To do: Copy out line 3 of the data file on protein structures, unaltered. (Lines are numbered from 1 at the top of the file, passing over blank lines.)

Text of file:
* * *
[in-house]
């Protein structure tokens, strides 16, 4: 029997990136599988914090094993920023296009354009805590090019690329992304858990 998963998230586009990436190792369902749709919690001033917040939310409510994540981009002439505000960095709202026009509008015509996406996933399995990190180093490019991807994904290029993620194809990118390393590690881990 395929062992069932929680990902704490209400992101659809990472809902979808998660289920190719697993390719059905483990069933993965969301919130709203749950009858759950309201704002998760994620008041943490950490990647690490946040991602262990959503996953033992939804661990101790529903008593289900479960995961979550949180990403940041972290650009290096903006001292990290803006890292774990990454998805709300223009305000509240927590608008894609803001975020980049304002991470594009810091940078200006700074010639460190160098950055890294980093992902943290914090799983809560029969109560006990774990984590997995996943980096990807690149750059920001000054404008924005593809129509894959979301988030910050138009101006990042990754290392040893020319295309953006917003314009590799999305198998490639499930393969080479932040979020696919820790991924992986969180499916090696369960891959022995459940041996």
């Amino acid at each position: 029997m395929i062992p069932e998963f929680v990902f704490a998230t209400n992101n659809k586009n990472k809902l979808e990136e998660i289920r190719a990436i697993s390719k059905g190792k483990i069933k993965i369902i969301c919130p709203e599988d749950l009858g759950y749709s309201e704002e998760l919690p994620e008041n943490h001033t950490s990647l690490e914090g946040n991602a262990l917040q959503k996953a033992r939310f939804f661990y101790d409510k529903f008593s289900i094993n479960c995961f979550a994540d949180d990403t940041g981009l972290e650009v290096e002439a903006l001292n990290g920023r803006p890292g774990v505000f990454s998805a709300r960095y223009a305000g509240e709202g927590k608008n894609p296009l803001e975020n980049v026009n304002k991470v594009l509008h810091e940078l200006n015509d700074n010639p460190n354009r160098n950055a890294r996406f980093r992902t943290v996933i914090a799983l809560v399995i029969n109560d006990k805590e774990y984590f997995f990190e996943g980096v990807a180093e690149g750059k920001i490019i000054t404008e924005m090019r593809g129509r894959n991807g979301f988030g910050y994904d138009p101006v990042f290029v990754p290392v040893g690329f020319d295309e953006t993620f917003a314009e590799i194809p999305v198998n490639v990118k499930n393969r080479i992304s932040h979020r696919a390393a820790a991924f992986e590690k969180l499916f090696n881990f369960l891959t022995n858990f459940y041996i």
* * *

């Amino acid at each position: 029997m395929i062992p069932e998963f929680v990902f704490a998230t209400n992101n659809k586009n990472k809902l979808e990136e998660i289920r190719a990436i697993s390719k059905g190792k483990i069933k993965i369902i969301c919130p709203e599988d749950l009858g759950y749709s309201e704002e998760l919690p994620e008041n943490h001033t950490s990647l690490e914090g946040n991602a262990l917040q959503k996953a033992r939310f939804f661990y101790d409510k529903f008593s289900i094993n479960c995961f979550a994540d949180d990403t940041g981009l972290e650009v290096e002439a903006l001292n990290g920023r803006p890292g774990v505000f990454s998805a709300r960095y223009a305000g509240e709202g927590k608008n894609p296009l803001e975020n980049v026009n304002k991470v594009l509008h810091e940078l200006n015509d700074n010639p460190n354009r160098n950055a890294r996406f980093r992902t943290v996933i914090a799983l809560v399995i029969n109560d006990k805590e774990y984590f997995f990190e996943g980096v990807a180093e690149g750059k920001i490019i000054t404008e924005m090019r593809g129509r894959n991807g979301f988030g910050y994904d138009p101006v990042f290029v990754p290392v040893g690329f020319d295309e953006t993620f917003a314009e590799i194809p999305v198998n490639v990118k499930n393969r080479i992304s932040h979020r696919a390393a820790a991924f992986e590690k969180l499916f090696n881990f369960l891959t022995n858990f459940y041996i």